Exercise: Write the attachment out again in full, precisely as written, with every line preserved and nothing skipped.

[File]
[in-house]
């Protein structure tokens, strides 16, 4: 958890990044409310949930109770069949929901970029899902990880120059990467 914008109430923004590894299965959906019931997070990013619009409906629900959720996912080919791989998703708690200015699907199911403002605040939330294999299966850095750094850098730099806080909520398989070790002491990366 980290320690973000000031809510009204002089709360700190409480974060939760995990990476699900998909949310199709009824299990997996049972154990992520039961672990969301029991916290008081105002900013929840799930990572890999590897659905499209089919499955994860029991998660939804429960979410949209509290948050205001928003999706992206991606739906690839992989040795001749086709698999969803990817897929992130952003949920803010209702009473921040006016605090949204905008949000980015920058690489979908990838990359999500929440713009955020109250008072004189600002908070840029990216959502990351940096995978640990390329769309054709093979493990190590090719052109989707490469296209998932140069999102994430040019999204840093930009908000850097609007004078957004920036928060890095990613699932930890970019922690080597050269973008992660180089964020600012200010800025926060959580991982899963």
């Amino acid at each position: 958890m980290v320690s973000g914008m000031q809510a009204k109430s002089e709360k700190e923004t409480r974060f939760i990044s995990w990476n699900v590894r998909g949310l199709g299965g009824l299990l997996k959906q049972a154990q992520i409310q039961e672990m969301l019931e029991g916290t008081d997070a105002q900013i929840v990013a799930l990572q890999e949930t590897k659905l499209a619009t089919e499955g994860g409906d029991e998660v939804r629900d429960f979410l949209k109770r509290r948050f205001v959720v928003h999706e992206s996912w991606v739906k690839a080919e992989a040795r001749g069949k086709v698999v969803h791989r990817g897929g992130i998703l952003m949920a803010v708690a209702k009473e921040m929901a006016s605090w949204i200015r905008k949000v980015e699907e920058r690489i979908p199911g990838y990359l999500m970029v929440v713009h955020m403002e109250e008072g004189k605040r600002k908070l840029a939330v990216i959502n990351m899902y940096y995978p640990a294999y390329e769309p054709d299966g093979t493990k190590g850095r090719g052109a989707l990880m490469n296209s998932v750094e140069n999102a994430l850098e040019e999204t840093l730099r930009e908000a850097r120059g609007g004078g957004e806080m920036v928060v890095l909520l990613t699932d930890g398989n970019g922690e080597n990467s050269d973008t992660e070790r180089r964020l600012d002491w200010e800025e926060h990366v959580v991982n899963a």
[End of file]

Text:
[in-house]
């Protein structure tokens, strides 16, 4: 958890990044409310949930109770069949929901970029899902990880120059990467 914008109430923004590894299965959906019931997070990013619009409906629900959720996912080919791989998703708690200015699907199911403002605040939330294999299966850095750094850098730099806080909520398989070790002491990366 980290320690973000000031809510009204002089709360700190409480974060939760995990990476699900998909949310199709009824299990997996049972154990992520039961672990969301029991916290008081105002900013929840799930990572890999590897659905499209089919499955994860029991998660939804429960979410949209509290948050205001928003999706992206991606739906690839992989040795001749086709698999969803990817897929992130952003949920803010209702009473921040006016605090949204905008949000980015920058690489979908990838990359999500929440713009955020109250008072004189600002908070840029990216959502990351940096995978640990390329769309054709093979493990190590090719052109989707490469296209998932140069999102994430040019999204840093930009908000850097609007004078957004920036928060890095990613699932930890970019922690080597050269973008992660180089964020600012200010800025926060959580991982899963």
């Amino acid at each position: 958890m980290v320690s973000g914008m000031q809510a009204k109430s002089e709360k700190e923004t409480r974060f939760i990044s995990w990476n699900v590894r998909g949310l199709g299965g009824l299990l997996k959906q049972a154990q992520i409310q039961e672990m969301l019931e029991g916290t008081d997070a105002q900013i929840v990013a799930l990572q890999e949930t590897k659905l499209a619009t089919e499955g994860g409906d029991e998660v939804r629900d429960f979410l949209k109770r509290r948050f205001v959720v928003h999706e992206s996912w991606v739906k690839a080919e992989a040795r001749g069949k086709v698999v969803h791989r990817g897929g992130i998703l952003m949920a803010v708690a209702k009473e921040m929901a006016s605090w949204i200015r905008k949000v980015e699907e920058r690489i979908p199911g990838y990359l999500m970029v929440v713009h955020m403002e109250e008072g004189k605040r600002k908070l840029a939330v990216i959502n990351m899902y940096y995978p640990a294999y390329e769309p054709d299966g093979t493990k190590g850095r090719g052109a989707l990880m490469n296209s998932v750094e140069n999102a994430l850098e040019e999204t840093l730099r930009e908000a850097r120059g609007g004078g957004e806080m920036v928060v890095l909520l990613t699932d930890g398989n970019g922690e080597n990467s050269d973008t992660e070790r180089r964020l600012d002491w200010e800025e926060h990366v959580v991982n899963a």